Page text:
Aluminium is widely used in transport, packaging, food and chemical processing, architecture, energy generation and electrical transmission. The specific alloy used depends on the specific properties needed.


Powered flight began with aluminium, as the engine of the Wright Flyer was made from aluminium to keep the weight as low as possible. Since then, aluminium has been used extensively in aerospace due to its exceptional strength-to-weight ratio.

This property also makes aluminium alloys desirable in all sort of vehicles, from the humble bicycle to the biggest ocean liner. The corrosion resistance of aluminium makes it desirable for vehicle components as it extends the lifespan and the recyclability means the lifetime costs and environmental impact is minimised.

See our selection of aluminium alloys developed for aerospace applications

Marine and Maritime

The light weight of aluminium alloys mean they are widely used in sheet, plate, and extrusions in shipbuilding. Couple the strength-to-weight ratio with the inherent resistance to the corrosion of seawater, and you can see why aluminium is so popular.

The reduction in weight in the superstructure improves stability of ships of all sizes, as well as giving a noticeable increase to fuel efficiency. In high-performance vessels, such as hovercraft or surface planing boats, the lighter weight of aluminium makes it essential.

Other applications include coastal and off-shore structures due to its longer life, including many components of oil rigs and bridges. The most popular aluminium grades in marine applications are the 5000 and 6000 series.

See our selection of aluminium alloys developed for marine applications


A combination of aluminium’s corrosion resistance and fact that it is impermeable makes aluminium ideal for many food packaging applications. Drinks cans alone make up 15% of all aluminium use worldwide each year.


A combination of long life, corrosion resistance, and aesthetic value mean aluminium alloys find plenty of use in buildings. Doors, windows, roofing, and cladding are all popular uses that play off the ability of aluminium to shrug off the elements. The attractive finishes available along with aluminium’s strength mean it is also used in balustrades and railings.

In industrial settings aluminium is a popular choice for treadplate, due to its resistance to both corrosion and wear-and-tear.


One of the most popular uses of aluminium is in foil form. Benefits of aluminium foil include its resilience, especially to water, oils, gases, solvents, and light make it ideal for packaging or insulation.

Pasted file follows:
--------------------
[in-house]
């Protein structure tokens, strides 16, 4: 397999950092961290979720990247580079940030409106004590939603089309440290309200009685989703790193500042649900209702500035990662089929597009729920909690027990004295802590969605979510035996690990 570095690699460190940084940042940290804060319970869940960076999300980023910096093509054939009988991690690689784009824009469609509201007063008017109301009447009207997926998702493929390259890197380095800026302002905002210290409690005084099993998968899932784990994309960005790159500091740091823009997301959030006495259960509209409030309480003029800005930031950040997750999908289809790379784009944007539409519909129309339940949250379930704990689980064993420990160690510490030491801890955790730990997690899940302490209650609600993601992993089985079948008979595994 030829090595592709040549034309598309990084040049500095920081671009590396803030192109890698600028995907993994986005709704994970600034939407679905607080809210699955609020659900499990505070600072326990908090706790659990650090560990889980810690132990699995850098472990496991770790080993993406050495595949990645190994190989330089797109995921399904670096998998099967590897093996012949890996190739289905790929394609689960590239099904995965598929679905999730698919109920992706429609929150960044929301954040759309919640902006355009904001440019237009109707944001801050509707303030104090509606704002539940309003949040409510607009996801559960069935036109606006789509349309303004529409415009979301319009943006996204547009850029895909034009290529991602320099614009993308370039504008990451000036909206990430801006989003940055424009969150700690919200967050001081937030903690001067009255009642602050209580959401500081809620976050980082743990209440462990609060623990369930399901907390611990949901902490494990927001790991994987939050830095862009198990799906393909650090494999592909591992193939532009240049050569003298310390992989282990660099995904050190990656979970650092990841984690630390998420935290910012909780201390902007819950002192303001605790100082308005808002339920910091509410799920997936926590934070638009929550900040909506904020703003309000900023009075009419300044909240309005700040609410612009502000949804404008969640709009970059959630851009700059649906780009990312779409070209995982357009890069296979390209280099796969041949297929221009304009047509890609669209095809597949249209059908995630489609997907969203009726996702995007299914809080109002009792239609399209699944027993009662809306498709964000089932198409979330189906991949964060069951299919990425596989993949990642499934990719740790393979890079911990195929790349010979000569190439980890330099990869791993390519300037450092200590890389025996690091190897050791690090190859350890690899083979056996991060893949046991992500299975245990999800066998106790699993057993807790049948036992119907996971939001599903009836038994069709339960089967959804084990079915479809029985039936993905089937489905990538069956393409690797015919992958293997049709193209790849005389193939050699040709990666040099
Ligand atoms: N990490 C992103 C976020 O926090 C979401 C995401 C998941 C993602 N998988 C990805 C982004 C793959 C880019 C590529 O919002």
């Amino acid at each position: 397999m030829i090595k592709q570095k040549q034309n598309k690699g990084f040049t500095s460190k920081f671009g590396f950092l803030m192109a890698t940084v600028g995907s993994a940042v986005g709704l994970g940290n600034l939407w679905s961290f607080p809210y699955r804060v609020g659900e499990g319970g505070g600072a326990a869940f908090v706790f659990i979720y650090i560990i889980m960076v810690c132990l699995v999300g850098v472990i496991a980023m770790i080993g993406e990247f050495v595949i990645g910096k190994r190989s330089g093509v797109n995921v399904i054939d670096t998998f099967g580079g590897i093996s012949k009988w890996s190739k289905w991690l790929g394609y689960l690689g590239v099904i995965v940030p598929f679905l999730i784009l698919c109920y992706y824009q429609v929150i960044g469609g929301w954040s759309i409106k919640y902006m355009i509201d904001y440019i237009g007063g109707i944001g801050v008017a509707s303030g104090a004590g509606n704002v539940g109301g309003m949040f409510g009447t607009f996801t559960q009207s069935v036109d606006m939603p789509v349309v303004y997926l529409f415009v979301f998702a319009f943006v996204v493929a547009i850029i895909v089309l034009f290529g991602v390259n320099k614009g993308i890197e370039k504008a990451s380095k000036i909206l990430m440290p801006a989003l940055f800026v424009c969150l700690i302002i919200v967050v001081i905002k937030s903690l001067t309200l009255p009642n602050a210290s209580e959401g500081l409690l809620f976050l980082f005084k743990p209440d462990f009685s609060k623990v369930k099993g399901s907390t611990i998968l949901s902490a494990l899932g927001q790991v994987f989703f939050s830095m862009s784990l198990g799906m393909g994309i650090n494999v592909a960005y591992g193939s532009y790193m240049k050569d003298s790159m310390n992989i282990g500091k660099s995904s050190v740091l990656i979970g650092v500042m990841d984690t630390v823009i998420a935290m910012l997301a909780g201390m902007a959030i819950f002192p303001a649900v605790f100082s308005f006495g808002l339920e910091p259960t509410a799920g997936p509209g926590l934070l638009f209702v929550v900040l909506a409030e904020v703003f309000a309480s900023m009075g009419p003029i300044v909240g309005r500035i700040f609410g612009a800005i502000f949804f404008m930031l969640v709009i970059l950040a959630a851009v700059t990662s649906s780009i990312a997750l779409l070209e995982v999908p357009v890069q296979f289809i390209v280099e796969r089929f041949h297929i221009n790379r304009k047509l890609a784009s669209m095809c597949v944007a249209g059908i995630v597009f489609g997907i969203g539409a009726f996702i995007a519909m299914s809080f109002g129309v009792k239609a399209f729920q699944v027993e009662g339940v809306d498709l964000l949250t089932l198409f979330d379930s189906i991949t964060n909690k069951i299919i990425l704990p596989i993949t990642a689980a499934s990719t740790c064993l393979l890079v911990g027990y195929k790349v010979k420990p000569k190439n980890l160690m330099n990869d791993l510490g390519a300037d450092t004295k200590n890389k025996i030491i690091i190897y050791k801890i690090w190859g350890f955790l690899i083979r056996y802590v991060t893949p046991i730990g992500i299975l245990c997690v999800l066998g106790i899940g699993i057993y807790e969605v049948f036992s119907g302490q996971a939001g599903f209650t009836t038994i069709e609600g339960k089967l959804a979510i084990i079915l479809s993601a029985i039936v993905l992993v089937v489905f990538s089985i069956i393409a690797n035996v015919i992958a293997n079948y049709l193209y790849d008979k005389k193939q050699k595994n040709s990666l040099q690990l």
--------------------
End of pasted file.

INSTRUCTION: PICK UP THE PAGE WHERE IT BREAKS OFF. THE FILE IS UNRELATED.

Aluminium foils are widely used in the food and pharmaceutical industries for packaging and protection. It’s also used for insulation, both thermally and for lower-cost electromagnetic shielding against frequencies in the 30 to 100 MHz range.


There are many other uses for aluminium, although these only represent a fraction of all the aluminium used annually. Aluminium is a popular choice for ladders and sports equipment, where the exceptional strength-to-weight ratio is a huge plus. High-pressure vessels and gas cylinders are often made from aluminium thanks to its impermeability.

Aesthetic uses of aluminium also include furniture, both indoor and outdoor. It is also used for road signs, thanks to it strength and corrosion resistance.

Aluminium Production

Fresh aluminium is refined from bauxite ore, which is widely found especially in Australia, Central and South America, Asia, and Africa. The bauxite is first refined into aluminium oxide (referred to as alumina), which is known as the Bayer process and was invented in the late 19th century by Carl Josef Bayer. Around two tonnes of bauxite are needed to produce one tonne of alumina.

The alumina is then refined into metallic aluminium using the Hall-Héroult process. This was independently discovered by Charles Hall and Paul Héroult as the most effective means of refining aluminium in large quantities. The process requires a lot of electricity as it involves electrolytically separating the aluminium oxide at very high temperatures.

Because extracting the aluminium requires so much electricity, it makes recycling aluminium economically and environmentally attractive. Melting down and re-using aluminium requires only a fraction of the energy to refine it in the first place.